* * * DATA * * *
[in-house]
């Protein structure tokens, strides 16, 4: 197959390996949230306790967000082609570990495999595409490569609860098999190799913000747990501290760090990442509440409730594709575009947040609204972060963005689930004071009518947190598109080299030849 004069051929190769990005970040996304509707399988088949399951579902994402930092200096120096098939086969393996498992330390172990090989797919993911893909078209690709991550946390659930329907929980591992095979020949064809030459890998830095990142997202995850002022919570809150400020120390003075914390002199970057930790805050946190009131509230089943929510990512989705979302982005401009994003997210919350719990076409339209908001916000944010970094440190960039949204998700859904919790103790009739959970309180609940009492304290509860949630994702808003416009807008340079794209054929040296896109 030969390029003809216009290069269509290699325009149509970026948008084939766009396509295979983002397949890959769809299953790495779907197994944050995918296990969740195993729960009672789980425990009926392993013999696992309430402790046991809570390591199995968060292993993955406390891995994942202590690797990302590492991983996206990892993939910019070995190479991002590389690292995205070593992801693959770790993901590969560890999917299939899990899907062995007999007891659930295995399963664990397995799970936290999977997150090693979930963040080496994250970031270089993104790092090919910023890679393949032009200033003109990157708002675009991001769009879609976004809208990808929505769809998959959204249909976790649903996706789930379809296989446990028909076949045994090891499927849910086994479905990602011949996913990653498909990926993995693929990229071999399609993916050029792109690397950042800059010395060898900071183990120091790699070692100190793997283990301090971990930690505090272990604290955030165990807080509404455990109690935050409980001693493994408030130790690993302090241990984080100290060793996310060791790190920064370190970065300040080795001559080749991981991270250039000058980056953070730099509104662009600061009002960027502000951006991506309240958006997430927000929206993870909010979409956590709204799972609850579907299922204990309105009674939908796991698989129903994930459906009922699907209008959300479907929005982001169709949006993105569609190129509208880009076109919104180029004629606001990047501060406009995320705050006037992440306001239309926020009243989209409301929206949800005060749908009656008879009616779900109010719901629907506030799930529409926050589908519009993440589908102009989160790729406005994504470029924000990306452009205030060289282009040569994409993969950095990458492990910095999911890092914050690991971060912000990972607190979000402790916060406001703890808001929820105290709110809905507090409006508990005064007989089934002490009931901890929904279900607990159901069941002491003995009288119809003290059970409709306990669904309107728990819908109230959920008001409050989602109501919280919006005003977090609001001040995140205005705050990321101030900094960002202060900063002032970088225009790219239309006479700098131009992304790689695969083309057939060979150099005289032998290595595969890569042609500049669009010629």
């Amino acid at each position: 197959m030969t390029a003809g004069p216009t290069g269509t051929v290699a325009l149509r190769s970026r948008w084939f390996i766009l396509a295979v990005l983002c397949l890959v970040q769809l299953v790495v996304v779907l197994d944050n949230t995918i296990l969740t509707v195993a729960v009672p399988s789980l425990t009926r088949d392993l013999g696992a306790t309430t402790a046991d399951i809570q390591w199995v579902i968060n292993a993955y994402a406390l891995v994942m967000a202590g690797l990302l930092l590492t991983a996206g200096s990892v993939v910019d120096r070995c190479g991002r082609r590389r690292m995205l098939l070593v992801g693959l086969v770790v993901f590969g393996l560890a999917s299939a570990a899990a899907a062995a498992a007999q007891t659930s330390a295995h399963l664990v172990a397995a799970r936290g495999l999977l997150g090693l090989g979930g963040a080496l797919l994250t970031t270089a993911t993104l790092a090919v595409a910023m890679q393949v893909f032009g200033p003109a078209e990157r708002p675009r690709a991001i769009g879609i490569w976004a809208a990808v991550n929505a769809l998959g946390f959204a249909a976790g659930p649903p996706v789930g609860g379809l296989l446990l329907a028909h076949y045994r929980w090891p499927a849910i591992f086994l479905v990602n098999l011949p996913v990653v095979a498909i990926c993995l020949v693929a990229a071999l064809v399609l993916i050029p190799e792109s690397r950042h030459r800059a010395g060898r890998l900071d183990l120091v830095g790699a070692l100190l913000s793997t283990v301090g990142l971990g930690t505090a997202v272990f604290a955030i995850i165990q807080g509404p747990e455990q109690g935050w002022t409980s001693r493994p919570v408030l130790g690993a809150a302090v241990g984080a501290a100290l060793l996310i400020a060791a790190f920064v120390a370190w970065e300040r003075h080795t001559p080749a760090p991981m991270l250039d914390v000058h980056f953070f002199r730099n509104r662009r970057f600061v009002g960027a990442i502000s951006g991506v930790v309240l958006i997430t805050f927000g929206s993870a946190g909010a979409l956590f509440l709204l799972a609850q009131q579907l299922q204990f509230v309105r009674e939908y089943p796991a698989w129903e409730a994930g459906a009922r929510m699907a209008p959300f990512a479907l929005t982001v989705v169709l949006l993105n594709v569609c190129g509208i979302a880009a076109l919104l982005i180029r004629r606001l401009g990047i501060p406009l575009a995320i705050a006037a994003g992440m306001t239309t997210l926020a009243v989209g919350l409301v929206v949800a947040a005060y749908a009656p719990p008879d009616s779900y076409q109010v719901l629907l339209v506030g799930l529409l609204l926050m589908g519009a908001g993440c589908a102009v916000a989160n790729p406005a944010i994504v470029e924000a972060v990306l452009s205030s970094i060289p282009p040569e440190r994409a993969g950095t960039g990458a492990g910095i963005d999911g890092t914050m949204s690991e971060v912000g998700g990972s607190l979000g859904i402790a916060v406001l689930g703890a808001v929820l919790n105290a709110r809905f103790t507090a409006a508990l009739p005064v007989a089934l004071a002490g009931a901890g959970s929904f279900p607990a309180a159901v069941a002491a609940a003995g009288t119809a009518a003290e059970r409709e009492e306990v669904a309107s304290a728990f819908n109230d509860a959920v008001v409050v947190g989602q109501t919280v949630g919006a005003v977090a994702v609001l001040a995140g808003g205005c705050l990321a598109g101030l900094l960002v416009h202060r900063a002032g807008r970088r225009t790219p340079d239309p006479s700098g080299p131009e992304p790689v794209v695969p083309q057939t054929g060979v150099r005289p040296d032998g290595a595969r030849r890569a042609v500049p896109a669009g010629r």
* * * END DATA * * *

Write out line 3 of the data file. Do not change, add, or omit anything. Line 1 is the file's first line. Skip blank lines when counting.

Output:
């Amino acid at each position: 197959m030969t390029a003809g004069p216009t290069g269509t051929v290699a325009l149509r190769s970026r948008w084939f390996i766009l396509a295979v990005l983002c397949l890959v970040q769809l299953v790495v996304v779907l197994d944050n949230t995918i296990l969740t509707v195993a729960v009672p399988s789980l425990t009926r088949d392993l013999g696992a306790t309430t402790a046991d399951i809570q390591w199995v579902i968060n292993a993955y994402a406390l891995v994942m967000a202590g690797l990302l930092l590492t991983a996206g200096s990892v993939v910019d120096r070995c190479g991002r082609r590389r690292m995205l098939l070593v992801g693959l086969v770790v993901f590969g393996l560890a999917s299939a570990a899990a899907a062995a498992a007999q007891t659930s330390a295995h399963l664990v172990a397995a799970r936290g495999l999977l997150g090693l090989g979930g963040a080496l797919l994250t970031t270089a993911t993104l790092a090919v595409a910023m890679q393949v893909f032009g200033p003109a078209e990157r708002p675009r690709a991001i769009g879609i490569w976004a809208a990808v991550n929505a769809l998959g946390f959204a249909a976790g659930p649903p996706v789930g609860g379809l296989l446990l329907a028909h076949y045994r929980w090891p499927a849910i591992f086994l479905v990602n098999l011949p996913v990653v095979a498909i990926c993995l020949v693929a990229a071999l064809v399609l993916i050029p190799e792109s690397r950042h030459r800059a010395g060898r890998l900071d183990l120091v830095g790699a070692l100190l913000s793997t283990v301090g990142l971990g930690t505090a997202v272990f604290a955030i995850i165990q807080g509404p747990e455990q109690g935050w002022t409980s001693r493994p919570v408030l130790g690993a809150a302090v241990g984080a501290a100290l060793l996310i400020a060791a790190f920064v120390a370190w970065e300040r003075h080795t001559p080749a760090p991981m991270l250039d914390v000058h980056f953070f002199r730099n509104r662009r970057f600061v009002g960027a990442i502000s951006g991506v930790v309240l958006i997430t805050f927000g929206s993870a946190g909010a979409l956590f509440l709204l799972a609850q009131q579907l299922q204990f509230v309105r009674e939908y089943p796991a698989w129903e409730a994930g459906a009922r929510m699907a209008p959300f990512a479907l929005t982001v989705v169709l949006l993105n594709v569609c190129g509208i979302a880009a076109l919104l982005i180029r004629r606001l401009g990047i501060p406009l575009a995320i705050a006037a994003g992440m306001t239309t997210l926020a009243v989209g919350l409301v929206v949800a947040a005060y749908a009656p719990p008879d009616s779900y076409q109010v719901l629907l339209v506030g799930l529409l609204l926050m589908g519009a908001g993440c589908a102009v916000a989160n790729p406005a944010i994504v470029e924000a972060v990306l452009s205030s970094i060289p282009p040569e440190r994409a993969g950095t960039g990458a492990g910095i963005d999911g890092t914050m949204s690991e971060v912000g998700g990972s607190l979000g859904i402790a916060v406001l689930g703890a808001v929820l919790n105290a709110r809905f103790t507090a409006a508990l009739p005064v007989a089934l004071a002490g009931a901890g959970s929904f279900p607990a309180a159901v069941a002491a609940a003995g009288t119809a009518a003290e059970r409709e009492e306990v669904a309107s304290a728990f819908n109230d509860a959920v008001v409050v947190g989602q109501t919280v949630g919006a005003v977090a994702v609001l001040a995140g808003g205005c705050l990321a598109g101030l900094l960002v416009h202060r900063a002032g807008r970088r225009t790219p340079d239309p006479s700098g080299p131009e992304p790689v794209v695969p083309q057939t054929g060979v150099r005289p040296d032998g290595a595969r030849r890569a042609v500049p896109a669009g010629r």